Down By Law - windwardtidesandwaywardsails (Cover Artwork)
Staff Review

Down By Law

Down By Law: windwardtidesandwaywardsails

windwardtidesandwaywardsails (2003)

Union Label Group


3
If I'm not misreading my own opinions, this record makes me nostalgic. "Windwardtidesandwaywardsails" has a 90s skate punk feel to it that, for reasons I have yet to determine, sounds like "the good old days" to me. However this isn't sentimentality as much as it represents a point before punk music...

If I'm not misreading my own opinions, this record makes me nostalgic. "Windwardtidesandwaywardsails" has a 90s skate punk feel to it that, for reasons I have yet to determine, sounds like "the good old days" to me. However this isn't sentimentality as much as it represents a point before punk music became infected with the sappy mall-emo sound of today. Down By Law don't deviate very far from their back catalogue, but in a field once crowded with similar bands they're looking more unique now than ever.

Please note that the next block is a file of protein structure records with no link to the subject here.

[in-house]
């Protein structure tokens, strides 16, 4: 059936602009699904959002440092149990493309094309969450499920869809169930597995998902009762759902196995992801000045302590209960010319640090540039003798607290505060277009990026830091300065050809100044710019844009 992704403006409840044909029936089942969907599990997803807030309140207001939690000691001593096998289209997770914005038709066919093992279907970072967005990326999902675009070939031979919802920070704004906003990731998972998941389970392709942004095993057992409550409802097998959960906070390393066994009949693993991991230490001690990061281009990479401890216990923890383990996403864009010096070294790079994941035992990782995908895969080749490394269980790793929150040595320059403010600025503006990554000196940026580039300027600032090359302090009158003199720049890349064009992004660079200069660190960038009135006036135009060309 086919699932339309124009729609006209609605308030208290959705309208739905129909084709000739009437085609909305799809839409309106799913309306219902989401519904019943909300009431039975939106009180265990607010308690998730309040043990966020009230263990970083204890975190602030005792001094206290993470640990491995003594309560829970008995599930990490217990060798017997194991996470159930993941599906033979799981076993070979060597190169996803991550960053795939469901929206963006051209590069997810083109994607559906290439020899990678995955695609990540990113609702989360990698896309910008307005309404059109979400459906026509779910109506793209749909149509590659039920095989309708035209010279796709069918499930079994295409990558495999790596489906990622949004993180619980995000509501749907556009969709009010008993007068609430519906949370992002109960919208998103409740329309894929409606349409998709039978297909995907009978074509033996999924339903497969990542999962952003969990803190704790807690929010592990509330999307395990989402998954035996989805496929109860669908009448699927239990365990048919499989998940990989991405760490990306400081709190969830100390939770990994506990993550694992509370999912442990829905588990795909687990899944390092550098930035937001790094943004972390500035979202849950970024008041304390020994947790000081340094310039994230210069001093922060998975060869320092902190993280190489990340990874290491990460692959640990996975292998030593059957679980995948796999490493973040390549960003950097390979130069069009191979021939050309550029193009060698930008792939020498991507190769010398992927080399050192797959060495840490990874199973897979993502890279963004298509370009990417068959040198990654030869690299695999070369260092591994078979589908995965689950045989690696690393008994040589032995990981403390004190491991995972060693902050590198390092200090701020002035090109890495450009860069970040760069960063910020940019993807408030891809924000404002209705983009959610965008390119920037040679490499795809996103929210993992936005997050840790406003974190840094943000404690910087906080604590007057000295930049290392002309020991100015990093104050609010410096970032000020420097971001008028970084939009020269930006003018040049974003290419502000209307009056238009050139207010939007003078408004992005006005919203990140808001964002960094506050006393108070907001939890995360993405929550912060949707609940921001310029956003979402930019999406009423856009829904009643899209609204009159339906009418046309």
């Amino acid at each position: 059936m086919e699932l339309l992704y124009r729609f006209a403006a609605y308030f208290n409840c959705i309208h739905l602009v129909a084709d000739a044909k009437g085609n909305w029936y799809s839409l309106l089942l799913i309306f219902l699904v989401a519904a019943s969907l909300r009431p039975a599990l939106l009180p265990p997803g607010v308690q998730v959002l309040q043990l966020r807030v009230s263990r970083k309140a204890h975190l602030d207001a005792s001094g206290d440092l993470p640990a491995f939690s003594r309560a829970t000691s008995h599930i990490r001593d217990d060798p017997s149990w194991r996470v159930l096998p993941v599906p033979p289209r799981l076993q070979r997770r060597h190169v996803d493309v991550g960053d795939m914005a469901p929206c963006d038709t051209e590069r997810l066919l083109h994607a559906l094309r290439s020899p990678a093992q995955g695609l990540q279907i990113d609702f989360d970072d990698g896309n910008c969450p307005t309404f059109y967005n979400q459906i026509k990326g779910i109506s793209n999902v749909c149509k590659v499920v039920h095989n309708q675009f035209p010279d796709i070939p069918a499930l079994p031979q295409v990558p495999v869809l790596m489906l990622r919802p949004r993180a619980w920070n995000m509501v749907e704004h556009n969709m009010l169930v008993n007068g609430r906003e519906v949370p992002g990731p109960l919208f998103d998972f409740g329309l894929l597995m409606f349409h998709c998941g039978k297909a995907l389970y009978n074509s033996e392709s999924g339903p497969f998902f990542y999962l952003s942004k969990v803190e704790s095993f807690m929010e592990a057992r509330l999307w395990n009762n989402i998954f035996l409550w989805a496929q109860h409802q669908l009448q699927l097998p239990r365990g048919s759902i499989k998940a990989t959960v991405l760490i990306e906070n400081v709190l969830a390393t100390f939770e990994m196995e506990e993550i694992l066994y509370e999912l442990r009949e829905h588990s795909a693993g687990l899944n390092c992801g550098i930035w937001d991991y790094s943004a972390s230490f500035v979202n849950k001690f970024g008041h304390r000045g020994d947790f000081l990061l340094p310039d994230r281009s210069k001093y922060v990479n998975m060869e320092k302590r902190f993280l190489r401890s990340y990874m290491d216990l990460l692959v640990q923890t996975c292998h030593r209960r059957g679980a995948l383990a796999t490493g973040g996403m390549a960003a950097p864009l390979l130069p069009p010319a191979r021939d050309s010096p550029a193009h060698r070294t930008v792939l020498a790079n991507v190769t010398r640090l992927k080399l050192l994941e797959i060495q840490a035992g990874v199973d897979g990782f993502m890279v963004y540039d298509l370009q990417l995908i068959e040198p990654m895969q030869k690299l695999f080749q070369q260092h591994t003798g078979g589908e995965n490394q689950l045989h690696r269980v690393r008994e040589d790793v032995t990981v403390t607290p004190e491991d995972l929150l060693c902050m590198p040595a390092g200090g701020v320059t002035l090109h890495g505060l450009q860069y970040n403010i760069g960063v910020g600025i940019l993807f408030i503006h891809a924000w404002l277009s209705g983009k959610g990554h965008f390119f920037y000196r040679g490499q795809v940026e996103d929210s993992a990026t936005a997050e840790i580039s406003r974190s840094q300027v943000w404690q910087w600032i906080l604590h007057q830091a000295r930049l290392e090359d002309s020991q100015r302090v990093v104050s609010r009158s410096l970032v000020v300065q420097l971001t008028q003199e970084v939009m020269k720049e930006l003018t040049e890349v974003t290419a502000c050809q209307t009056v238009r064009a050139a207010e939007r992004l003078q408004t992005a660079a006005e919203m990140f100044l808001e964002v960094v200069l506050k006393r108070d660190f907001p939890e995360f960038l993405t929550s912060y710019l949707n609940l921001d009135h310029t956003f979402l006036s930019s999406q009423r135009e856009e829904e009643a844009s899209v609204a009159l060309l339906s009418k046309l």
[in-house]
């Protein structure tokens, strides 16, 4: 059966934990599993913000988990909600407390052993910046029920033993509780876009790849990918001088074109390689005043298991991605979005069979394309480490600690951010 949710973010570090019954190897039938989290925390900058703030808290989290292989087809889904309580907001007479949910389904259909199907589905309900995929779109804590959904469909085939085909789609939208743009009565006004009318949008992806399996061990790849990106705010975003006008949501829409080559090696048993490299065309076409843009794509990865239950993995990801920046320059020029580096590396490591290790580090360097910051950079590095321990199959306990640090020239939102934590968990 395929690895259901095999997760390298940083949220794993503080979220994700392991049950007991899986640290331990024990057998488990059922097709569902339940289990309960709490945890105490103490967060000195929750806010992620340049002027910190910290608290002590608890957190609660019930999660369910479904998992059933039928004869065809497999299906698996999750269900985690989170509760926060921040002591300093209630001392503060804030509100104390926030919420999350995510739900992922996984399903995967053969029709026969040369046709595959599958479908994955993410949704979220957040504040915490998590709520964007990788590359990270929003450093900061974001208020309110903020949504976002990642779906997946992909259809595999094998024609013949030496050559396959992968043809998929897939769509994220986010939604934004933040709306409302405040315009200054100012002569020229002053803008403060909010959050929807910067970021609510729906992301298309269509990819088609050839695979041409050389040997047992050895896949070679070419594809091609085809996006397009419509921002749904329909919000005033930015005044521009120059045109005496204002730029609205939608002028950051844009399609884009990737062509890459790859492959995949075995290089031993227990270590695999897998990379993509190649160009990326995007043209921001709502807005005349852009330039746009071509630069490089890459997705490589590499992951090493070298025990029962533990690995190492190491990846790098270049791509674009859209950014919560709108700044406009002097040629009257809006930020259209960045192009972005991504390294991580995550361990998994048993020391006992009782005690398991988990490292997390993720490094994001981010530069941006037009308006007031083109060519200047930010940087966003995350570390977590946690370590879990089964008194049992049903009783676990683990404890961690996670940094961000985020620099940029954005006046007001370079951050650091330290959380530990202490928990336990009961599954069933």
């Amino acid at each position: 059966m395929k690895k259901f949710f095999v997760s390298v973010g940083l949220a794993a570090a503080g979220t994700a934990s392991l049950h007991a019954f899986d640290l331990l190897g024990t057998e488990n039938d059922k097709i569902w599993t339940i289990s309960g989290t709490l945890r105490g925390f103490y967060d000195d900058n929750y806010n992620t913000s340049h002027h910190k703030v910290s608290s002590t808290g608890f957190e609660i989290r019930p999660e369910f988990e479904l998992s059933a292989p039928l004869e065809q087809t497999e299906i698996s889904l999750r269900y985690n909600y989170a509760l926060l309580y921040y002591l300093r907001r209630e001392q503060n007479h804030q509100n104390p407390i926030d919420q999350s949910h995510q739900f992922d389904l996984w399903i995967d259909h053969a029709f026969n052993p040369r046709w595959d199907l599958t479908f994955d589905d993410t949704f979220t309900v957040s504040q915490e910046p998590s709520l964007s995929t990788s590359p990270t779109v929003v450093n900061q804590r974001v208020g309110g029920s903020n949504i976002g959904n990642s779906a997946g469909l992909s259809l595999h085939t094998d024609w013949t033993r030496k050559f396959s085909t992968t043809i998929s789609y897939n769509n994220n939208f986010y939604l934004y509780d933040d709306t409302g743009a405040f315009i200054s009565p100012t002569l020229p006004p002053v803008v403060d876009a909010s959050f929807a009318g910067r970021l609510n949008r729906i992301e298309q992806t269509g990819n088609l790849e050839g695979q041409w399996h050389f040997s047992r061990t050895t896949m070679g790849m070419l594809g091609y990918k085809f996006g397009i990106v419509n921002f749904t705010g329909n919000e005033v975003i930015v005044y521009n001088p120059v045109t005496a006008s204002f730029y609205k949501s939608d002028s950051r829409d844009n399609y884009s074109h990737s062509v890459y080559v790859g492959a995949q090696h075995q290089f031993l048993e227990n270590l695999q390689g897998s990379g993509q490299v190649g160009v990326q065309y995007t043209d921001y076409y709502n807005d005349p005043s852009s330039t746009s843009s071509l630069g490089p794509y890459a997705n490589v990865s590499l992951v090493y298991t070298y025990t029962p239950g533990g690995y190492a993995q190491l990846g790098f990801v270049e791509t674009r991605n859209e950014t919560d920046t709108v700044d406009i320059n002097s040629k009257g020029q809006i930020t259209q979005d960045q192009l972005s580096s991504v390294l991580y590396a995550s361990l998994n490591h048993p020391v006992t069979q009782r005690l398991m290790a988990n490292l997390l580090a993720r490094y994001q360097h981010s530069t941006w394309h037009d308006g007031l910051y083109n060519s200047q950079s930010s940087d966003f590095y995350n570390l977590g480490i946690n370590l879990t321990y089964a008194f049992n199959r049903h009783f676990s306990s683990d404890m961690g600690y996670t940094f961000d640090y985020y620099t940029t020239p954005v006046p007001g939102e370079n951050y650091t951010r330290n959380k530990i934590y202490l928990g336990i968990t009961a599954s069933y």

While by no means groundbreaking, "Windwardtidesandwaywardsails" is an enjoyable collection of tracks sure to please fans of Dave Smalley's other work. The lead-off song "Next To Go" is a blast of speedy punk rock that calls to mind the band's early releases. Just as catchy is the driving singalong street punk of "Put The Boots In." The band's penned some serious Clash worship here with tunes like "Capitol Riots" and "Johnny Law," which respectfully borrow some of Joe Strummer's street-poet writing style. Smalley's at his best during more heartfelt work like "Superheros Wanted" and "Easy Street," both of which allow his vocals to cover more range then the band's faster material.

Unfortunately the record turns out to be a little top-heavy and the momentum lags in the second half. It may very well be the production, but I find myself drifting a bit as the album draws to a close. Bassist Keith Davies and guitarist Sam Williams both contribute vocals to self-penned tracks that amicably stand up against Smalley's own strong material.

While "Windwardtidesandwaywardsails" isn't going to kick off any revolutions, it's definitely not a bad listen for those of us who grew up with the mid-90s Epitaph roster. Five years ago this wouldn't have kept my attention, but right now there's a spirit to these songs that I'm enjoying.